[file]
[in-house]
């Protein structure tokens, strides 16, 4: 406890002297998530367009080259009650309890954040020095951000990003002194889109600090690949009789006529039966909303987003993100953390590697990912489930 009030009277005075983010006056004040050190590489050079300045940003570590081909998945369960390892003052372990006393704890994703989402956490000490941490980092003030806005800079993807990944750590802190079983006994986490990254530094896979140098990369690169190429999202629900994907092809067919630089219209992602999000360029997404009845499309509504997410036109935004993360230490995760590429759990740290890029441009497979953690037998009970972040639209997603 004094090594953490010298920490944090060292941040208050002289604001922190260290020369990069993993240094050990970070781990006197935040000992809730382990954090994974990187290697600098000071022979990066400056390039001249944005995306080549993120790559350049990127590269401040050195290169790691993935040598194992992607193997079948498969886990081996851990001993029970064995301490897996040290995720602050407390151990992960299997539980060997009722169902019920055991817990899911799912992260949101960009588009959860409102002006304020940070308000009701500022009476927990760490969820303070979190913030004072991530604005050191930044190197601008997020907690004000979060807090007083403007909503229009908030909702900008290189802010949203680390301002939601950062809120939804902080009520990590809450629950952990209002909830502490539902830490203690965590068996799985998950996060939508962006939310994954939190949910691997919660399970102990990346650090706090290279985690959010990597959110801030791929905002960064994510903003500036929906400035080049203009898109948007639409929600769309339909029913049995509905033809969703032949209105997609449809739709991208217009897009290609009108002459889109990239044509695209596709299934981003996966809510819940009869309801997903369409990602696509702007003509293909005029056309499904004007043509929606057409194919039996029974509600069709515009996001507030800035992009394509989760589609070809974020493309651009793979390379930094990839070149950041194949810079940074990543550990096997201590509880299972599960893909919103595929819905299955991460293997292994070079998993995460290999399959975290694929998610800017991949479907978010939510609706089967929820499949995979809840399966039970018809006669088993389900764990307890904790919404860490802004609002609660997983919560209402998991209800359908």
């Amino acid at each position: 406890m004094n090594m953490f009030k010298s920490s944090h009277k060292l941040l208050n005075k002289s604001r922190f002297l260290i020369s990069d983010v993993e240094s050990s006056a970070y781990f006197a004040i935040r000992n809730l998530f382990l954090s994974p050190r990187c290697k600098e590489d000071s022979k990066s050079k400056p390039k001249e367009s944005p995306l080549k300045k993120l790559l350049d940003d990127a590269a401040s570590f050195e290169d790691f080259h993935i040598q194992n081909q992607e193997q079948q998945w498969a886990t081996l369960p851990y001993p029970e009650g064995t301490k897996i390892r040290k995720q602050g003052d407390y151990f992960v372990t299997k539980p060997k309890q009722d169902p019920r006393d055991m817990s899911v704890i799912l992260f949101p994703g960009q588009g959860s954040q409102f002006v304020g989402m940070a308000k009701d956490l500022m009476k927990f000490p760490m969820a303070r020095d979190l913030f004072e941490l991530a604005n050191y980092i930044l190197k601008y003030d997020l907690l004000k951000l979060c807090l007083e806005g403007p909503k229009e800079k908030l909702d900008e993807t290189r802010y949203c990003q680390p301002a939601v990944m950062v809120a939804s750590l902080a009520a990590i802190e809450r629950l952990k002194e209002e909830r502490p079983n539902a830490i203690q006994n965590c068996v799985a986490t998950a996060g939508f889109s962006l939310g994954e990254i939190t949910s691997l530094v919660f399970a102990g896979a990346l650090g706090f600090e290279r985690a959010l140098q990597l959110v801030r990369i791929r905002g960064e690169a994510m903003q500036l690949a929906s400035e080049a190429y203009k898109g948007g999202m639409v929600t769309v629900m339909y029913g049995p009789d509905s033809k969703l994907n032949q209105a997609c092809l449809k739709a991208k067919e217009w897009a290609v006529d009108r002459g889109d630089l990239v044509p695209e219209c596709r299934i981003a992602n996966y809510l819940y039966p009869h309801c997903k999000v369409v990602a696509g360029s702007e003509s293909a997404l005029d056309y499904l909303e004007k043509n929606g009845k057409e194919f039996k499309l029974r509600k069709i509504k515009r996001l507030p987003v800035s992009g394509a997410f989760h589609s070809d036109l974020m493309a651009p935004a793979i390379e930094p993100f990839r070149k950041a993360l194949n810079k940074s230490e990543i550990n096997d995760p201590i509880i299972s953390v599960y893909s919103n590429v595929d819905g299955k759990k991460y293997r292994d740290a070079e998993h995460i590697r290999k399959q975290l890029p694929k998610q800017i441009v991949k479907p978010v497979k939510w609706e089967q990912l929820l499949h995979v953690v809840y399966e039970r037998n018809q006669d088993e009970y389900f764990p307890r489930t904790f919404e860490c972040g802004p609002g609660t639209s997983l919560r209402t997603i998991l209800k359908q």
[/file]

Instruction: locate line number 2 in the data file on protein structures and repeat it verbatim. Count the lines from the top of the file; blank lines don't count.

């Protein structure tokens, strides 16, 4: 406890002297998530367009080259009650309890954040020095951000990003002194889109600090690949009789006529039966909303987003993100953390590697990912489930 009030009277005075983010006056004040050190590489050079300045940003570590081909998945369960390892003052372990006393704890994703989402956490000490941490980092003030806005800079993807990944750590802190079983006994986490990254530094896979140098990369690169190429999202629900994907092809067919630089219209992602999000360029997404009845499309509504997410036109935004993360230490995760590429759990740290890029441009497979953690037998009970972040639209997603 004094090594953490010298920490944090060292941040208050002289604001922190260290020369990069993993240094050990970070781990006197935040000992809730382990954090994974990187290697600098000071022979990066400056390039001249944005995306080549993120790559350049990127590269401040050195290169790691993935040598194992992607193997079948498969886990081996851990001993029970064995301490897996040290995720602050407390151990992960299997539980060997009722169902019920055991817990899911799912992260949101960009588009959860409102002006304020940070308000009701500022009476927990760490969820303070979190913030004072991530604005050191930044190197601008997020907690004000979060807090007083403007909503229009908030909702900008290189802010949203680390301002939601950062809120939804902080009520990590809450629950952990209002909830502490539902830490203690965590068996799985998950996060939508962006939310994954939190949910691997919660399970102990990346650090706090290279985690959010990597959110801030791929905002960064994510903003500036929906400035080049203009898109948007639409929600769309339909029913049995509905033809969703032949209105997609449809739709991208217009897009290609009108002459889109990239044509695209596709299934981003996966809510819940009869309801997903369409990602696509702007003509293909005029056309499904004007043509929606057409194919039996029974509600069709515009996001507030800035992009394509989760589609070809974020493309651009793979390379930094990839070149950041194949810079940074990543550990096997201590509880299972599960893909919103595929819905299955991460293997292994070079998993995460290999399959975290694929998610800017991949479907978010939510609706089967929820499949995979809840399966039970018809006669088993389900764990307890904790919404860490802004609002609660997983919560209402998991209800359908």